Fish and houseguests, a great Pennsylvanian once wrote, begin to smell after three days.
The freshness window for Christmas trees is, admittedly, a bit longer. But by mid-January, even the most committed procrastinators have to admit: it’s time for last year’s tree to go.
For those of us who’ve been too busy hacking through ice or fighting off hypothermia to confront what amounts to a six-foot tower of indoor yard waste, there’s good news: many municipalities and counties in Pennsylvania make it easy for residents to responsibly dispose of trees, wreaths, garlands, and seasonal greenery well into the new year. Be advised, though — depending on where you live, you may be running out of time to take advantage of these services.
The environmental benefits of choosing a fresh-cut tree over an artificial one should be fairly obvious: one is biodegradeable and renewable, while the other is inevitably destined for the landfill. Where the manufacture and distribution of fake trees is energy-intensive and polluting, live trees are carbon sinks. They also contribute to watershed health by removing nitrogen from the soil.
But those benefits can be offset or negated altogether if the natural tree isn’t properly disposed of. A 2010 American Christmas Tree Association study shows that natural trees, if incinerated rather than dumped or composted, are actually a net contributor of CO2. And though natural trees will decompose anywhere, hauling them to a landfill still burns fuel, costs money, and takes up needed space.
That’s why cities often find it worth their while to collect and process Christmas trees locally. Why dump all that perfectly good biomass in a landfill, when public works and parks departments can almost always find a use for free, locally-sourced mulch and compost?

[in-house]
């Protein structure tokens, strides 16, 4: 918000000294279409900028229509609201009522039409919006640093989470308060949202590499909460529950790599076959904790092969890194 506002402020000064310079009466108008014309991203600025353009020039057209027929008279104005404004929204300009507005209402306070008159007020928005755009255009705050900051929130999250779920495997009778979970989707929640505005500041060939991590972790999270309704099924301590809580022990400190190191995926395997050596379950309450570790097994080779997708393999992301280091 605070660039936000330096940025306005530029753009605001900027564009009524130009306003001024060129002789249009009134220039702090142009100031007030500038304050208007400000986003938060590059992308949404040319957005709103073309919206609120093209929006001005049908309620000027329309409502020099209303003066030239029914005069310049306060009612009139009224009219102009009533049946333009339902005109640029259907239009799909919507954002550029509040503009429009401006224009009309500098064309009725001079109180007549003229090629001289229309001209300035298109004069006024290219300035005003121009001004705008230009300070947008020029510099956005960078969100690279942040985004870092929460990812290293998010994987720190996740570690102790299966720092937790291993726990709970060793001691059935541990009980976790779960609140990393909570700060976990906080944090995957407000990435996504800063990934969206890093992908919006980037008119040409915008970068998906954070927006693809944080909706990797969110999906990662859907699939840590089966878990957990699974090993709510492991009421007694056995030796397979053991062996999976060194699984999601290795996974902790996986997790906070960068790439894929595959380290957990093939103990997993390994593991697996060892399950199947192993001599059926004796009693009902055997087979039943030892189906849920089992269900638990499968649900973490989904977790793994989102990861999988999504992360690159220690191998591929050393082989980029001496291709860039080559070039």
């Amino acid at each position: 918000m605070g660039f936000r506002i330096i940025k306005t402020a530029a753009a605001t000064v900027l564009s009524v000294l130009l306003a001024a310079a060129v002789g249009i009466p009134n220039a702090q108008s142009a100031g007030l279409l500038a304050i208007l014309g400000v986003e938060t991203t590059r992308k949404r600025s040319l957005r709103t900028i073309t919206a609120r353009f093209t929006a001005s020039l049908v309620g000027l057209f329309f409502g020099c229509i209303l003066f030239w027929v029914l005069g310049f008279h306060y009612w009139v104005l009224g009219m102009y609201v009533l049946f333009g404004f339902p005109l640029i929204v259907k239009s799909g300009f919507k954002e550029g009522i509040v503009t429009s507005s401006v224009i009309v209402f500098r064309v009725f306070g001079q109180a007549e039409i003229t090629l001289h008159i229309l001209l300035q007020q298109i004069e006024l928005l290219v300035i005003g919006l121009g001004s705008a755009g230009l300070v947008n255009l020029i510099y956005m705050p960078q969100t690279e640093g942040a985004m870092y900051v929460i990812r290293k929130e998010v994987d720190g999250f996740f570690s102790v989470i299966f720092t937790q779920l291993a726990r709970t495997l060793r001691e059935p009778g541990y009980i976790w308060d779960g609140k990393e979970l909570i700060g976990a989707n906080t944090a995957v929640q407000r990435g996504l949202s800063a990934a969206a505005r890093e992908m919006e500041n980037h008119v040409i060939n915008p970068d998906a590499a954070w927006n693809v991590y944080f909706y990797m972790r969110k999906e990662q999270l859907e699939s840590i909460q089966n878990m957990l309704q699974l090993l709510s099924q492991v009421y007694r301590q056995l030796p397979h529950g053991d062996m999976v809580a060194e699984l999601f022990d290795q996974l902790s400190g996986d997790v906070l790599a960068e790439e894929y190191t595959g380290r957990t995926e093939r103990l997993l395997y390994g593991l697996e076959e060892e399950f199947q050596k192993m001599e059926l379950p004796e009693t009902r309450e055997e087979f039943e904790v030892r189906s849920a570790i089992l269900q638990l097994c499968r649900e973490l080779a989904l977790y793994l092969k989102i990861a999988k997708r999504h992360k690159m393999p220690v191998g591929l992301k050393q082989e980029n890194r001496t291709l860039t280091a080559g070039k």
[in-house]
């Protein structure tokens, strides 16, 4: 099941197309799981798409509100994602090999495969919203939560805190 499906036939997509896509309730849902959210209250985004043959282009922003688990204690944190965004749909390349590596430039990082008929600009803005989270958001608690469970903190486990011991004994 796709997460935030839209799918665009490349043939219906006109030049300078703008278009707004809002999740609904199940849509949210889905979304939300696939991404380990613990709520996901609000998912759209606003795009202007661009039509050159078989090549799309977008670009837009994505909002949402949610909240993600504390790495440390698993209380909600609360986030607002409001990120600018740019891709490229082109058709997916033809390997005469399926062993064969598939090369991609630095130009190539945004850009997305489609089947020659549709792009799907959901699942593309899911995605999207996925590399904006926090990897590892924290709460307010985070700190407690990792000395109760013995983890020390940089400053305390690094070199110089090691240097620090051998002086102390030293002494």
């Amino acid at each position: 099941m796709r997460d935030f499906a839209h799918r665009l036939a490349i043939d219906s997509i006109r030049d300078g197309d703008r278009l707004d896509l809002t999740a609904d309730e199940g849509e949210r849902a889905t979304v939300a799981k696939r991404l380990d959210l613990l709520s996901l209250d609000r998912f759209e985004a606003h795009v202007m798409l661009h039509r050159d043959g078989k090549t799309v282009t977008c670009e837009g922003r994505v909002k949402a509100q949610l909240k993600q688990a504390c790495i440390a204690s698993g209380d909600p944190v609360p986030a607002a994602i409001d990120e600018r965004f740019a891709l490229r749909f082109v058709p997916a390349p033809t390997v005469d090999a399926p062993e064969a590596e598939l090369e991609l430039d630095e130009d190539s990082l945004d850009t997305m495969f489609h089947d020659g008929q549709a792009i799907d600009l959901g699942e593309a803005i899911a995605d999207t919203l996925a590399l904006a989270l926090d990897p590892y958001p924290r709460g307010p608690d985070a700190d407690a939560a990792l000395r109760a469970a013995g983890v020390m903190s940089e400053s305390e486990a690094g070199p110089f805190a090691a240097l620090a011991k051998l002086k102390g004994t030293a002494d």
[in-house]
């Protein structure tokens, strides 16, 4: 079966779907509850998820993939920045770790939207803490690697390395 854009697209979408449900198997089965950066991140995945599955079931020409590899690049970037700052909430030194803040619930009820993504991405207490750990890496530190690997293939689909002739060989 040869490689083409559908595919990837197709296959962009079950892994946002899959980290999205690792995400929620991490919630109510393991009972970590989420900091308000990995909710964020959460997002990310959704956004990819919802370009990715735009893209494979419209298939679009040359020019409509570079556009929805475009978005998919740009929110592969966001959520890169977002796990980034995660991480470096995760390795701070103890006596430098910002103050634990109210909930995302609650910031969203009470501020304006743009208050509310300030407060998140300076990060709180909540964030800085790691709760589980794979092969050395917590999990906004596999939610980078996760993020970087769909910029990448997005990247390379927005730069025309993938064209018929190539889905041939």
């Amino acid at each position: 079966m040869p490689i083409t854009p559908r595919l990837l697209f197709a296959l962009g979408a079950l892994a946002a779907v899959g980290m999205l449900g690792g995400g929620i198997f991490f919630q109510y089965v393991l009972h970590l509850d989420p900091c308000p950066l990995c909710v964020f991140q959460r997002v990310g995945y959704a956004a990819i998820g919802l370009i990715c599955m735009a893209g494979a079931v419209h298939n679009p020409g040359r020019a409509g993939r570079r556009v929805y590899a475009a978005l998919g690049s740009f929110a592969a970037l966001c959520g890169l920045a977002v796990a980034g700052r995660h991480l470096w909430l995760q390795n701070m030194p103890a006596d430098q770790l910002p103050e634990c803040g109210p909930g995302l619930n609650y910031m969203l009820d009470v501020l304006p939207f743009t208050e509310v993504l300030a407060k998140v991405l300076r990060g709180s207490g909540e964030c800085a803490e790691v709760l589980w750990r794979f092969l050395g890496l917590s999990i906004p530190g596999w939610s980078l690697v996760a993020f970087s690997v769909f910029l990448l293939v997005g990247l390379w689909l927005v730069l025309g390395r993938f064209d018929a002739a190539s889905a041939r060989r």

Where and how
Unfortunately, many communities don’t offer curbside pickup of bulky yard waste. Others will pick up your Christmas tree as part of regular trash collection, but send it to the landfill along with all your used wrapping paper and unwanted fruitcakes.
Actually recycling a tree requires a little (not much) effort on the consumer’s part. You’ll have to remove the stand and any decorations and, in most cases, bring it to a designated collection center. Most programs ask that you don’t bag, bind, or bundle trees either.
Disposal options vary widely from one area to the next, so you’ll need to research what’s available in your neighborhood (here’s an extensive, if not entirely up-to-date, list of local tree disposal programs & policies across PA).
For residents of Pennsylvania’s two largest cities, it’s pretty straightforward:
The Streets Department collects trees for recycling daily at six locations through January 13th. Residents can also bring trees to one of 23 Saturday drop-off sites.
Trees can be dropped off Monday through Saturday at six collection sites hosted by the city’s Public Works Department. Three of these locations are open year-round, but the rest are open during January only.
Out with the old, in with the new
Buying a natural Christmas tree and recycling it after use are both good environmental practices. But why not go one better?
In April, PEC staff and a few hundred of our closest friends will converge on three reclaimed mineland sites to plant thousands of new trees. It’s a reprise of last year’s wildly successful Earth Day tree-planting events in northeastern PA, where a small army of volunteers led by PEC and DCNR helped to reforest fifteen acres in Weiser and Pinchot State Forests.
This year we’re returning to those sites, and adding a new one — in Moshannon State Forest — to the list.
Details are still being finalized, but save the date for Earth Day weekend, April 20-21, and watch this space for information on how to get involved.